New PDF release: BRITISH STANDARD 6349-7: 1991, Code of practice for maritime
By British Standard
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Extra resources for BRITISH STANDARD 6349-7: 1991, Code of practice for maritime structures, Part 7: Guide to the design and construction of breakwaters
Hydraulic model tests are necessary for severely overtopped or submerged breakwaters and the results of these can show that larger armour is required at the crest. The crest should be of sufficient width to accommodate at least three crest armour units where the armour is continued over the crest. Crest stability, particularly for some concrete units, can be less than the stability of the main face armour due to the smaller effect of gravitational forces and less interlock. On the rear face continuous downrush forces may also result in greater instability.
Alternatively the difference in slope can be accommodated by placing additional core material to form one or more berms, or varying the thickness of the underlayer as shown in Figure 6(a) and Figure 6(f). Many variations are possible and the best choice will be influenced by site conditions, available materials and construction plant. © BSI 04-1999 BS 6349-7:1991 Figure 5 — Elements and functions of typical rubble mound breakwaters © BSI 04-1999 23 BS 6349-7:1991 Figure 6 — Examples of rubble mound breakwaters with underlayers 24 © BSI 04-1999 BS 6349-7:1991 Figure 6 — Examples of rubble mound breakwaters with underlayers (continued) © BSI 04-1999 25 BS 6349-7:1991 Figure 6 — Examples of rubble mound breakwaters with underlayers (concluded) 26 © BSI 04-1999 BS 6349-7:1991 Figure 7 — Examples of rubble mound breakwaters without underlayers It is important, for economy, to design the cross section so that the greatest range of rock products arising from quarrying operations can be used.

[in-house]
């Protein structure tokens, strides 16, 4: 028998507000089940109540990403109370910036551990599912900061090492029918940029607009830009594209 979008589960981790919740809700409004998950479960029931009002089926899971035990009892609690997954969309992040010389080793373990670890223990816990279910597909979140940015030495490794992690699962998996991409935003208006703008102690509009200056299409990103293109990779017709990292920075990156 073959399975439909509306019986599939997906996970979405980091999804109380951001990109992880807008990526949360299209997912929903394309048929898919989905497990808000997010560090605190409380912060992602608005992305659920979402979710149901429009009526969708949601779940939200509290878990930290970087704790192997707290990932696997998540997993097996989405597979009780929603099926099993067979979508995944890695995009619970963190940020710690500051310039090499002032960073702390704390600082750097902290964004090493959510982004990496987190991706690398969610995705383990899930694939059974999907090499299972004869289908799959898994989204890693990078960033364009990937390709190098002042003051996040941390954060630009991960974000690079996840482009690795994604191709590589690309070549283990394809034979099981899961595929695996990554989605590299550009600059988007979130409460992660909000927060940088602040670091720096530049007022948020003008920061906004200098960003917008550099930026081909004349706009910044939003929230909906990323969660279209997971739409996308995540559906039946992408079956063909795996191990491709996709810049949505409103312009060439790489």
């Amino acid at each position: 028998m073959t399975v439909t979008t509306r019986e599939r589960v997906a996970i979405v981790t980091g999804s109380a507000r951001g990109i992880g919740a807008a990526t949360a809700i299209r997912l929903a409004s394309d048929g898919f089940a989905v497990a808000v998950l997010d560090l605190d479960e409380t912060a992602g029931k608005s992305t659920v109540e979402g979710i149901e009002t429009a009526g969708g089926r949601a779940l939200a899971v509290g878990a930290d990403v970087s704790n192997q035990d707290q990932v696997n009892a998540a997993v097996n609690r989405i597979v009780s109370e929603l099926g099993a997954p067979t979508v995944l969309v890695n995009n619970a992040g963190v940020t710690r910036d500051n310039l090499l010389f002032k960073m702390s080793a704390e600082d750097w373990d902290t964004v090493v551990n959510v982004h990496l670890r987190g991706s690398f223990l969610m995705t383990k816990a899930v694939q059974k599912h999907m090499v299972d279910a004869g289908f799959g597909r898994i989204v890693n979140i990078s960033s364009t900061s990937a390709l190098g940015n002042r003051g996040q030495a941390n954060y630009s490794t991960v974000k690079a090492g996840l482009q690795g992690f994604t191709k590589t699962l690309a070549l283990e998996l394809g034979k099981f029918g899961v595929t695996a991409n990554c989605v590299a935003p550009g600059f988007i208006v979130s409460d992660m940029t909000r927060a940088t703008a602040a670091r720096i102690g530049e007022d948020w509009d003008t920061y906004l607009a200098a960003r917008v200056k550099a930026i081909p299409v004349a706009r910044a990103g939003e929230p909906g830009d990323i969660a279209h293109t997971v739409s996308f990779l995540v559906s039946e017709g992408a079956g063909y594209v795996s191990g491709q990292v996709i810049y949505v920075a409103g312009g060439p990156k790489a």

Further information on testing and assessment of strength is given by Silva , Grimaldi and Fontana  and Burcharth . It has been suggested that the maximum size of concrete armour units be limited to the values given in Table 6. Examples can be found of the successful use of larger units but, in the present state of knowledge, the degree of caution implied by the limits given appears justified. 1 Introduction The relationship between wave height and the weight of rock armour in rubble mound breakwaters has been the subject of a large number of empirical or semi-empirical formulae compiled over many years.
BRITISH STANDARD 6349-7: 1991, Code of practice for maritime structures, Part 7: Guide to the design and construction of breakwaters by British Standard